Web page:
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Grade
9

I remember teaching you to drink. You were ready, you had said, to experience a different perspective of life. Cross country wasn’t fun anymore, and  you and your mom were fighting again. There was a small, weak part of my conscious that said “Stop, she’s too young,” but I ignored it. We were the same age; you only looked years younger. Your Justice pants matched perfectly with your sparkly flower shirt.

Before we left for the woods, you had to give your sister the four leaf clover you had found earlier that day. Scyler and I waited impatiently by the bus stop. We called out, told you to wrap it up so that we could catch the 3:17 bus. Your hands were still stained with dirt. You hugged your sister anyway and told her to go home and be with your mother. You watched her walk away -  the whole time until she was out of sight.

When we got there, the trees blocked out the afternoon sunlight. For a couple moments, it was dark. We sat. Our seats were rocks in the wet, sandy creek. There was green all around us and the strong aroma of alcohol as we opened the bottles.

You couldn’t stomach the taste. “It burns,” I remember you saying. Your face crinkled, and your eyes squinted until barely visible. I laughed it off, thinking to myself how much of a rookie you were. I had suggested you guzzle it, and so you had: downed your first beer in less than 15 seconds. A sip missed your mouth, splattered onto that purple flower shirt. I pretended not to be notice.

What I didn’t tell you was that it was my first time too. I had never been drunk, but passed off this discarding of innocence like it was nothing. In reality, my whole world was different, new. My peripheral vision began to blur, and my thoughts grew cloudy. The sour taste of alcohol drowned out the noises of cars beeping outside the woods, the feeling of my phone silently vibrating in my pocket.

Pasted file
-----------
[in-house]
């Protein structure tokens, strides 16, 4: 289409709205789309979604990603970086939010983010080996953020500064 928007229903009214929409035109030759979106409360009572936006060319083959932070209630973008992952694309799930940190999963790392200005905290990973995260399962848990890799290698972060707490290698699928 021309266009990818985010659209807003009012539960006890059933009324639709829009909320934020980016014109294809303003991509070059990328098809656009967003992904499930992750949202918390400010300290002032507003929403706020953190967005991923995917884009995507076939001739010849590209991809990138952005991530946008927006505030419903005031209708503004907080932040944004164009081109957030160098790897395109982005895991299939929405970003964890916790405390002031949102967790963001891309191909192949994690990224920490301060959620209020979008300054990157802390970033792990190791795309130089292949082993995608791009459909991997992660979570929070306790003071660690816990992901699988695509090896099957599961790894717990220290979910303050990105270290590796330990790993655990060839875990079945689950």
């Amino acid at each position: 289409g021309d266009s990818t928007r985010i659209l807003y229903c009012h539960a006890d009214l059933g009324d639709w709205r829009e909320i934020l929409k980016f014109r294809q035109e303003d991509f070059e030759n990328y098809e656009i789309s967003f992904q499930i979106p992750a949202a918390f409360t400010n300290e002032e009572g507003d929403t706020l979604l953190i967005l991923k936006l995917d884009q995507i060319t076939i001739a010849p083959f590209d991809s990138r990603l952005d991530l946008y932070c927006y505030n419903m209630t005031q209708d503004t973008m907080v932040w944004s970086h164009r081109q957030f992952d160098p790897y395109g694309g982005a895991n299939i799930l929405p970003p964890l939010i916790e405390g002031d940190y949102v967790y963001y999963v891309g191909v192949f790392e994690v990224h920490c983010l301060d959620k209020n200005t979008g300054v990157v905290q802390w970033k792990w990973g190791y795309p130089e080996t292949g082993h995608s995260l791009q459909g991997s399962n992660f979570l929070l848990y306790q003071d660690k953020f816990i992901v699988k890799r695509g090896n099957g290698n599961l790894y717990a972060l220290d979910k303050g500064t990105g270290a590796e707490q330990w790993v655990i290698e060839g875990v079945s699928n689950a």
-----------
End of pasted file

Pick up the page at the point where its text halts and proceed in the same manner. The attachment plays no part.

When our stolen bottles were empty, we competed to throw them the farthest. I don’t remember who won. What I do is the sound of the empty, hollow bottles clang against the wet rocks of the creek. It echoed through the small clearing like a scream in a cave.

You then turned to us, me and Scyler, with a weird expression on your face. A noise not unlike a kitten’s whine came out of your mouth. You kept your face locked in a position I have never seen anybody make: your nose scrunched, your eyes shut just enough, and your lips curled upward. You stayed that way for a while.

Later, after you tried to fight Scyler, you disappeared. Where, I do not know. One moment, you were sitting, staring at the sky. The next you were gone. We found you crying, but for what reason I do not know. You started gushing about anything and everything. In the midst of your slobbery, rambling rant, you called me pretty. I was too flattered to pay attention to what you were saying.

 

I remember teaching you how to lie in the back of the 32C bus, going downtown. You wanted people to believe you, but you were a terrible liar. You just got tripped up every time, you said, clearly upset. When you talked about your family, your neck became buried in the large grey sweatshirt you so often started to wear. You would run your hand through your hair as your face started to get red and your voice strained.

I decided to help you out. What little conscious I had insisted that it was for the best. I laid out the necessary things you needed to know: slip the lie in with truths; be casual, don’t appear like you’re trying to force the audience into believing anything; believe your lie.

We practiced on each other, telling lies and truths about our lives. I told you my cat died. You said your uncle was moving back in, and you couldn’t be home anymore. I responded with tales of my make-believe summer boyfriend. You tilted your head back and laughed, showing all of your teeth and making onlookers on the bus turn around.

You had dreams of being in theater. I could tell you enjoyed this, even though you couldn’t do it right. The lie was too blatantly obvious whenever you spoke. I told you, one last time: “Slip the lie in like it’s nothing, adding it in like a tiny detail. Who would lie about something so small?” I was showing off my knowledge of lying, and you were buying into it, with your wide, open eyes. Finally I had found a use for the pointless lies I had told since fifth grade. Our conversation dwindled off. I found myself staring into the grey material of your hoodie.